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State legislatures rush to implement laws to protect poll workers ahead of midterms

The democratic process hasn’t been the same since 2020, and if a rising anti-democratic movement in America gets its way, we may never go back. But in the wake of unprecedented attacks on those who run our elections, state lawmakers have rushed to implement new laws ahead of the midterms that would give them more protection.

State legislatures in Colorado, Maine, Vermont and California passed laws this year that make it a crime to threaten or harass poll workers, or make it easier to prosecute those who do. In other states, like Wisconsintop law enforcement officials are examining their own strategies for prosecuting such threats, while candidates to oversee elections in states like Snowfall they have promised to push through similar legislation if they take office.

Since former President Donald Trump pushed the false claim that the 2020 election was stolen from him, poll workers across the country have faced an onslaught of targeted harassment for their work.

“There has been a really alarming increase in harassment against election workers and officials,” Gowri Ramachandran, senior adviser for the Brennan Center’s Democracy program, told TPM.

A Brennan Center poll March found that one in six election officials had been threatened for their work. Seventy-seven percent of respondents say these threats have increased in recent years.

At times, the intimidation has gone as far as death threats. FEC United, a far-right extremist group based in Colorado, held a meeting about alleged voter fraud in February; that night, a self-proclaimed election denier reclaimed have evidence that Colorado Secretary of State Jena Griswold engaged in criminal electoral conduct. (He did not do it.)

“You know, if you’re involved in voter fraud, then you deserve to be hanged,” he said afterward to an applauding audience.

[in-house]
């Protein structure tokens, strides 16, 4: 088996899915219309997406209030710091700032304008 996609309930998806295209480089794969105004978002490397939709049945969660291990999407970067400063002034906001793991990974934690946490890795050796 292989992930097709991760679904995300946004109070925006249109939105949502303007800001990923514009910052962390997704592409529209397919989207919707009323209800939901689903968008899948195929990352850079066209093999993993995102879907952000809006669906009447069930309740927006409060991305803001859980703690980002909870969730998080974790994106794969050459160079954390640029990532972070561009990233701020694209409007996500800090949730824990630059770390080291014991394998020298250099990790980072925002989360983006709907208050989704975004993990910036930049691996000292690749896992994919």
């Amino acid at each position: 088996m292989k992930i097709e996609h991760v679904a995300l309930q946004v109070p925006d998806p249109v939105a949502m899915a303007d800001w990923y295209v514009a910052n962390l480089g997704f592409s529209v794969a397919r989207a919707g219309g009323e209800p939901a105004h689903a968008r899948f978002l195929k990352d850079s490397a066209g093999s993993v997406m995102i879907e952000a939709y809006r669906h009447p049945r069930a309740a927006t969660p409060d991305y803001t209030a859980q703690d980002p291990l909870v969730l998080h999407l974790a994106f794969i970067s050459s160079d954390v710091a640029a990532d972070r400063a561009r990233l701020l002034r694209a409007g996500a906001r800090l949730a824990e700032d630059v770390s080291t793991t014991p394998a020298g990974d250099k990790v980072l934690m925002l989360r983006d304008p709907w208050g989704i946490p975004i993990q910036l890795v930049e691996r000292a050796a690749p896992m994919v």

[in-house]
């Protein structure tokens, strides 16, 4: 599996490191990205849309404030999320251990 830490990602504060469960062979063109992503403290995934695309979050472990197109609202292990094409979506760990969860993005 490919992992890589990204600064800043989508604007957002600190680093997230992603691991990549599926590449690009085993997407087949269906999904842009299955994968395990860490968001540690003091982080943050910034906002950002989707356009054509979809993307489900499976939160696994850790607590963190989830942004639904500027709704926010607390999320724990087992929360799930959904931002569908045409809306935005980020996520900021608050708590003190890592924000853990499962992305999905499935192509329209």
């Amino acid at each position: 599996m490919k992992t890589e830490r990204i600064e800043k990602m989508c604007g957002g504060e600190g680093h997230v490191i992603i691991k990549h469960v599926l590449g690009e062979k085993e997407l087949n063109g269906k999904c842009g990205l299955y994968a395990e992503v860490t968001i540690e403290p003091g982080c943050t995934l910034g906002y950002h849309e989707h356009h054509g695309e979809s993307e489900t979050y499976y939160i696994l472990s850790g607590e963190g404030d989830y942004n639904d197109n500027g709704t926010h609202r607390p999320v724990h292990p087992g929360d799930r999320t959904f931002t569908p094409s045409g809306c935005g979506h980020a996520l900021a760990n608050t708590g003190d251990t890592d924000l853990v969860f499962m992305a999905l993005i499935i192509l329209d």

Since then, Secretary Griswold has received a barrage of violent threats, prompting her to seek help from the Colorado State Patrol.

“I got an increase in threats over the last year, year and a half because of the Big Lie,” he told TPM. “In fact, two people have been arrested, one prosecuted for threatening my life for being Secretary of State.”

The harassment became so severe that Secretary Griswold had to dip into her own funds to obtain additional security coverage to supplement what the Colorado State Patrol could provide. “Starting in February, we hired private security,” she said.

Since then, the state legislature has passed the Colorado Election Officials Protection Actto protect poll workers who have suffered threats related to the Big Lie as a result.

Bullying campaigns have led lawmakers to pass similar bills in states that include Oregon, Vermont other California, where the threats have been persistent and ruthless. In one example considered by the Oregon legislature, an administrator in Medford, Oregon, told Stateline that a threatening message was painted in large white letters in a parking lot outside his office weeks after the 2020 election: “Voting doesn’t work. Next time bullets.”

Maine election offices saw high turnover rates in the wake of the 2020 election. The state legislature passed a invoice in April that added threatening an election official to the state criminal code and required the secretary of state to report threats directed at public officials to a legislative committee.

“No local election official should have to worry about violent threats just to do their job,” Rep. Bruce White (D-Waterville), who introduced the bill, told TPM.

Ramachandran of the Brennan Center has spoken with many poll workers who have faced threats since the Big Lie began to spread. In February 2021, she tried before the Oregon State Assembly on the need for more comprehensive legislation to protect poll workers.

“The threats got so bad in the weeks leading up to and after Election Day that several officials had to temporarily leave their homes, fearing for their safety,” it proved. “Others required 24-hour police surveillance.”

He noted that the threats have expanded to target the families of poll workers, with many having had to do what Griswold did: put up their own funds for additional security.

“It’s really heartbreaking to hear these stories,” Ramachandran told TPM. “It’s really terrible that the people who provide a public service to all of us have to pay out of their own pocket just to be safe. It’s unacceptable, frankly.”

The federal government has sought to provide additional protections for poll workers: the Cybersecurity and Infrastructure Security Agency (CISA), for example, has issued guidance on how poll workers can beef up their security and provided free physical security assessments for offices where officials work.

But Ramachandran told TPM that these measures are not enough. “Unfortunately, while providing those evaluations, several election offices discovered that they don’t have the money to really implement all of the recommendations that CISA gives them,” he explained. “Some financial help from the federal government could be really helpful.”

“I think we’re seeing a further destabilization of American elections,” said Secretary Griswold. “I hope the violent rhetoric stops soon, but maybe it won’t.”


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